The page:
Diamond Plaza, near Westlands, is Kenya's "little Bombay," resplendent with an Indian shopping mall and all sorts of Indian restaurants.
"I had a farm in Africa at the foot of the Ngong Hills …" is the opening line of Out of Africa, the memoirs of Karen Blixen (also known as Isak Dinesen) published in 1937. The movie was filmed in and around Nairobi in 1985. It stars Meryl Streep and Robert Redford, and it won seven Oscars.
In 1989, 12 tons of confiscated ivory were burned in Nairobi National Park. The fire was lit by then-President Moi and the event was a symbolic gesture to protest against the mass slaughter of elephants by poachers in Kenya. The mound of ash can still be seen in the park today.
Public minibuses, known as matatus, are one of Nairobi's public forms of transportation. With their custom paint jobs, decorated interiors and loud sound systems, matatus are Kenyan cultural icons.
To get a feel for Nairobi, first visit the City Market on Muindi Mbingu Street, which is a vibrant place. There are butchers, fresh-flower stalls, an array of colorful fruit and vegetables, and crafts and curios where you will be able to haggle with the traders. Interestingly, the market was originally built as an airport hangar. Curio markets are held in different places all over the city on designated days of the week.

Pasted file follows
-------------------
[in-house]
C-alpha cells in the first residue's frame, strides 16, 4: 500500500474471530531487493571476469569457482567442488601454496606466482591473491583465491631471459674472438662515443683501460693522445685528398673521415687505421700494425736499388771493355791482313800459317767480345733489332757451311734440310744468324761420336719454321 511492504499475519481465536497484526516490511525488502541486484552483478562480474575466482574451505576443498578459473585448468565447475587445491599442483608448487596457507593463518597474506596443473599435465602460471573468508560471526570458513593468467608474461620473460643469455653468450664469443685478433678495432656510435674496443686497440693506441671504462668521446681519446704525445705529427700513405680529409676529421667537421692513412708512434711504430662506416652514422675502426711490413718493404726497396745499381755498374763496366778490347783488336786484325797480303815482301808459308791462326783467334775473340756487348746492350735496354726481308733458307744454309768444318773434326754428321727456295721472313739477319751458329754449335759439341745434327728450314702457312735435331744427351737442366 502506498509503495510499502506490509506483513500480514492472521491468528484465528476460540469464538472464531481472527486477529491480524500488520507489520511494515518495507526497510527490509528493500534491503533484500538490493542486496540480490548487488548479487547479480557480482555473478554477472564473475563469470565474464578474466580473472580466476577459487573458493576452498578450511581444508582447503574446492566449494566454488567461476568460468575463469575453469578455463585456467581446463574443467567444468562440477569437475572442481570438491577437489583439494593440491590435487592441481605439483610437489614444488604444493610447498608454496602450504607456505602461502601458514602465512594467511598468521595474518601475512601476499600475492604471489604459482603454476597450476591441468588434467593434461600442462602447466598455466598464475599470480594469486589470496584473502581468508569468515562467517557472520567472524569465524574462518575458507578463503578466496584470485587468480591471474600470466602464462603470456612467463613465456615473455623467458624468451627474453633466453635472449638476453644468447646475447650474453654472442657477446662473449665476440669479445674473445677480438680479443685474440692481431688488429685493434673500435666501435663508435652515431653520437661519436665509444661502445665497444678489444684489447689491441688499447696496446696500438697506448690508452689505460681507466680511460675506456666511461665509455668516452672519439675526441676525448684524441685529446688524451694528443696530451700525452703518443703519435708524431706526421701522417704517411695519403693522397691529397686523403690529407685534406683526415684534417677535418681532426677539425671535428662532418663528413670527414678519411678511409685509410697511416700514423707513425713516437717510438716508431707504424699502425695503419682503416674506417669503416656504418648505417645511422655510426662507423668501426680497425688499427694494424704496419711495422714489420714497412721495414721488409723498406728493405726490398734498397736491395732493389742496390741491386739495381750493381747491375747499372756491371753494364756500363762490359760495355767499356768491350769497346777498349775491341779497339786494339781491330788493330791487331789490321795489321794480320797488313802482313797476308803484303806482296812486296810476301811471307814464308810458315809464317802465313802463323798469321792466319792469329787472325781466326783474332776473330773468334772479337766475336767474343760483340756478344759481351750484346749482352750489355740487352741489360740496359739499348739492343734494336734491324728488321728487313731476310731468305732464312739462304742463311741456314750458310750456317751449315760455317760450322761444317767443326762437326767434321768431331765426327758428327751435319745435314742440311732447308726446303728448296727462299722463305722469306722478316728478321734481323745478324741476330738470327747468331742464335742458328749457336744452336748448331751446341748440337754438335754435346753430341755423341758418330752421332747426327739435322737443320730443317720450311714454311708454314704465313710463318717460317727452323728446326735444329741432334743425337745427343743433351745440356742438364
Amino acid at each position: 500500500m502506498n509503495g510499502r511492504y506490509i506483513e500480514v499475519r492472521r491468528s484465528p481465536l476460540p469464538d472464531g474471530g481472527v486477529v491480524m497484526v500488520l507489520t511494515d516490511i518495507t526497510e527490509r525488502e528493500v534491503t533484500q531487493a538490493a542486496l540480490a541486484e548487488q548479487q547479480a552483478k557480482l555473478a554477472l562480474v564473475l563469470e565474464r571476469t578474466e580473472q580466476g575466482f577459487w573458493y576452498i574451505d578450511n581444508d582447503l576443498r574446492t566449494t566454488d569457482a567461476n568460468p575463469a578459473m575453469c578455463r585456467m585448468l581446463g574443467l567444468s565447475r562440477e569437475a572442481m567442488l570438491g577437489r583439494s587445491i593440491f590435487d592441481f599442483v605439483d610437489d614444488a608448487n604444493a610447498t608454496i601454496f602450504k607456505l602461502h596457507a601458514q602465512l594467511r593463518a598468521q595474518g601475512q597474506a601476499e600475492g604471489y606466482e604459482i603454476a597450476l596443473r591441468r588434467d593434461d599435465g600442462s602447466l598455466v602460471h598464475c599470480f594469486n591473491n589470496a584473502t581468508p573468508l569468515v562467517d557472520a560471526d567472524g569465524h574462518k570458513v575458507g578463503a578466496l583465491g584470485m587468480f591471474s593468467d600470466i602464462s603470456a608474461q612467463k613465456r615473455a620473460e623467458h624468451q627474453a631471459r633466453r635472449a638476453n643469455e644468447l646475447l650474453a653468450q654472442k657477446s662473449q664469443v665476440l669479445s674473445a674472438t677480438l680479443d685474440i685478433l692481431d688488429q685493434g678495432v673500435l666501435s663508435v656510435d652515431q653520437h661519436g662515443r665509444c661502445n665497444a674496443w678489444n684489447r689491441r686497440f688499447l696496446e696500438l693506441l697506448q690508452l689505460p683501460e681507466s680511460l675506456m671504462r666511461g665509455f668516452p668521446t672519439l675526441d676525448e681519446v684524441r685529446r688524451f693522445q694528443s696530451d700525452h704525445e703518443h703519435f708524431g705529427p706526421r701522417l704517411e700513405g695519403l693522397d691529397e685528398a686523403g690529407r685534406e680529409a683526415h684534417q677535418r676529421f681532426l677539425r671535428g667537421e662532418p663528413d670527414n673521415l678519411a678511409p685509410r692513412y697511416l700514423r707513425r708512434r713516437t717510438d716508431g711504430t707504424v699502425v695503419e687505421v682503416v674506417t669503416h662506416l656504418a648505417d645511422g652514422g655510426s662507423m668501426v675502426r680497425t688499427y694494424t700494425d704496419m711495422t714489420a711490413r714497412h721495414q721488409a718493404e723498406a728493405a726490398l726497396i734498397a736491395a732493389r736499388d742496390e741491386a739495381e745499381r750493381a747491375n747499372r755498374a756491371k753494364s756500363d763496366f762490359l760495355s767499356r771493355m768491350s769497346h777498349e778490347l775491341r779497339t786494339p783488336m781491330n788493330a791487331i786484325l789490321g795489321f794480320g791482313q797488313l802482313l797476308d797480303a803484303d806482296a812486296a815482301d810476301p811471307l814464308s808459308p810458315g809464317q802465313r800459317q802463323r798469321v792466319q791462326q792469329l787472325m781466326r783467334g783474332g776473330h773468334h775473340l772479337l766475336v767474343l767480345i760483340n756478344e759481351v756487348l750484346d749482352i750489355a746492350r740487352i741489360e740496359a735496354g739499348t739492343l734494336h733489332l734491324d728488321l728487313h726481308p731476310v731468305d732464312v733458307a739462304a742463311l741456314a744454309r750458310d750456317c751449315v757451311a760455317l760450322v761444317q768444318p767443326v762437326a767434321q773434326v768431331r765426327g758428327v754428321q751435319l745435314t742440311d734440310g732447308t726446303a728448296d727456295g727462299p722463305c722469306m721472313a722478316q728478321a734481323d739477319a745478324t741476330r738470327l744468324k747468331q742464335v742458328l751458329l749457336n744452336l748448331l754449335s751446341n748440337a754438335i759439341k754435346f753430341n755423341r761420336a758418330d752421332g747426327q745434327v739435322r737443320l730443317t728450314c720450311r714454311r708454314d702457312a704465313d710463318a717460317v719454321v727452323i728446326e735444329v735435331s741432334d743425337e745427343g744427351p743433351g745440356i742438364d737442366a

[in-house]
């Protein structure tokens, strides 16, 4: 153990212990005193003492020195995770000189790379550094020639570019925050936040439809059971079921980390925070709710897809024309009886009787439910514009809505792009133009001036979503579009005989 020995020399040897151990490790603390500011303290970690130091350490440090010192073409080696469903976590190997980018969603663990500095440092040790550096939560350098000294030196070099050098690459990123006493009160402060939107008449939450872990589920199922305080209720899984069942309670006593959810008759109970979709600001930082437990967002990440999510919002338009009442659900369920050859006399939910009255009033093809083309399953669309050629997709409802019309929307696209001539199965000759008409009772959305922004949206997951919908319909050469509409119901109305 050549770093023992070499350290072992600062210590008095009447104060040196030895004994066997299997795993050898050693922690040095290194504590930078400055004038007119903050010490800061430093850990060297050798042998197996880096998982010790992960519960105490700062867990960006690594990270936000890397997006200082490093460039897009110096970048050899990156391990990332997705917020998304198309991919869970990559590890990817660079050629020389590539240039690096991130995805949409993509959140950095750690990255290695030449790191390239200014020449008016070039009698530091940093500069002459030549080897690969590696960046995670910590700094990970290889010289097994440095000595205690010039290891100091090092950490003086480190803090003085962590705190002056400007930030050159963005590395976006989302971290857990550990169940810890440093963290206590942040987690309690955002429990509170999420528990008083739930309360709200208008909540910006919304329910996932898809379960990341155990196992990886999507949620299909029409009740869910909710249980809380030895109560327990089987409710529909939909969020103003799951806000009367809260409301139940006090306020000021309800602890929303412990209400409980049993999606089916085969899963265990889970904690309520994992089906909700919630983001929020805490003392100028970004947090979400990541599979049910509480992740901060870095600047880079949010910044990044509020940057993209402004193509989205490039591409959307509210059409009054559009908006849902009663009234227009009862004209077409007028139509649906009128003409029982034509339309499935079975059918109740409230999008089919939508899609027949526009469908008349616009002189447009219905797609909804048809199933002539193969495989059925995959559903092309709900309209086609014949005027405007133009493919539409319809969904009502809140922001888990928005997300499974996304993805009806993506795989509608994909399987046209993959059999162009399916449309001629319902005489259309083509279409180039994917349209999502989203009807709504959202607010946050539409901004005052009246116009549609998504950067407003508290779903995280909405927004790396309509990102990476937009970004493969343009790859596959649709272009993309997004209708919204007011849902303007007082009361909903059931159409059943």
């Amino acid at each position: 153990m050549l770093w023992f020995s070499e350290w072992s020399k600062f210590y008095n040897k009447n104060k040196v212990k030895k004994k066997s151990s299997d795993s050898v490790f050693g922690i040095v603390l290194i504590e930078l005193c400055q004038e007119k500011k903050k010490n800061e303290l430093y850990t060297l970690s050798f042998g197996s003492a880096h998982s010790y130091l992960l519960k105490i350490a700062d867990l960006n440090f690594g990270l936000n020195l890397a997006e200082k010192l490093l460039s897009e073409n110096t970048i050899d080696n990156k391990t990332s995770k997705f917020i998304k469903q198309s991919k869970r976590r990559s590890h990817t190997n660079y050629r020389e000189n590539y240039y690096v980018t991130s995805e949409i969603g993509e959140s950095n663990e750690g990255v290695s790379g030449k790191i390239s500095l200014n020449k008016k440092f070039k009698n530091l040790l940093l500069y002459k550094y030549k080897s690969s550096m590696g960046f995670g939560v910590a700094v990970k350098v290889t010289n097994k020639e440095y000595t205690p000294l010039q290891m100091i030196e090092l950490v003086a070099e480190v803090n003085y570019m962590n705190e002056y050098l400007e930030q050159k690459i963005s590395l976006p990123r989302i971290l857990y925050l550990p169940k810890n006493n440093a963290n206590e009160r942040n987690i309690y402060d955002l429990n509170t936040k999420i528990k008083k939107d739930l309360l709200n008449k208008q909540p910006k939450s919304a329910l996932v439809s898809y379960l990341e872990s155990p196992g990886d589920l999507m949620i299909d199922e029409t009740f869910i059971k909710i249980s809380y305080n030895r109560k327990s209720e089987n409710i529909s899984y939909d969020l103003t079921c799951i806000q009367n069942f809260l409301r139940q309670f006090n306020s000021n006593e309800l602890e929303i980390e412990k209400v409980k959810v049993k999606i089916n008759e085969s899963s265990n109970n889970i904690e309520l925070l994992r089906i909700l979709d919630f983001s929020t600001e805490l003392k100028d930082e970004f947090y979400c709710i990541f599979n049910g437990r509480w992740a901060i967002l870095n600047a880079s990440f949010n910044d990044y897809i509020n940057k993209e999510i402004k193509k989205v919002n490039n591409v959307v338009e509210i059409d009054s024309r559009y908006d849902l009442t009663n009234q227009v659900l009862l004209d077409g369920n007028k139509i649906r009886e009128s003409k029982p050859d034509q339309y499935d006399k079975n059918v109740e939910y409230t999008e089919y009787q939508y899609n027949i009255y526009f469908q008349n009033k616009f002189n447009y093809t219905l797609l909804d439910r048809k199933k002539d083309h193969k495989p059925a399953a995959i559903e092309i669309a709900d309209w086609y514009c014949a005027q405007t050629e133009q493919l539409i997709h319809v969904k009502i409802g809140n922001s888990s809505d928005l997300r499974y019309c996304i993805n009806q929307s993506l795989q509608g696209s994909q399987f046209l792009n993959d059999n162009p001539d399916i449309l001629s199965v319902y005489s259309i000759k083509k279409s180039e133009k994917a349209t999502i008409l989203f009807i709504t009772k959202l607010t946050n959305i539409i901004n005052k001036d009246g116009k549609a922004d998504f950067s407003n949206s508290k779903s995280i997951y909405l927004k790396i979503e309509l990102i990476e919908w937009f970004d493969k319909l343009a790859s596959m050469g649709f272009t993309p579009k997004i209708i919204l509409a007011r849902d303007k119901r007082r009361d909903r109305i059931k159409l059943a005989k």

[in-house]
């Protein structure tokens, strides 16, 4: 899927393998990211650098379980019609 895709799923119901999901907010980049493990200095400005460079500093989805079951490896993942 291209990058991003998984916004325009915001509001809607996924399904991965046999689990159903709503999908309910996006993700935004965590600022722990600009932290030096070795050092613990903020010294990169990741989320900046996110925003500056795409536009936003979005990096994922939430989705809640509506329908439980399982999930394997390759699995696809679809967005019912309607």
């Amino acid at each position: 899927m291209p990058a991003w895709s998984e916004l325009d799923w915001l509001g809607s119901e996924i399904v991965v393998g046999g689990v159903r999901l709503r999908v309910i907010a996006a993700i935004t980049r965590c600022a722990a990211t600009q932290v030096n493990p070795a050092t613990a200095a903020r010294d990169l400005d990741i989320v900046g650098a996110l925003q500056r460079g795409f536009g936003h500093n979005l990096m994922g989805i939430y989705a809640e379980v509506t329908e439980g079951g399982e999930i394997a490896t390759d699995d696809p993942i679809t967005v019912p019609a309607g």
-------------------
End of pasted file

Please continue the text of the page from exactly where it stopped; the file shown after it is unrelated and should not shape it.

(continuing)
Among Nairobi's other attractions are the superb National Museum (ethnographic, paleontological and ornithological displays) and the Nairobi Railway Museum.
For those who can't wait to see animals (or who are visiting just Nairobi), the nearby Nairobi National Park has lions, giraffes, impala and more. (Early morning and late afternoon are the best times to see animals.) At the edge of the park, the David Sheldrick Wildlife Trust houses elephant and rhino orphans and allows visitors to watch the baby animals being fed.
Alternatively, you can take a rather pricey taxi ride to the Giraffe Centre, where the Rothschild giraffe was saved from extinction, and where you can feed the animals. This excursion to Langata is often combined with a visit to the home of Karen Blixen (who wrote Out of Africa under the name Isak Dinesen). Blixen's farmhouse, which was presented to the Kenyan government by Denmark, is now a museum.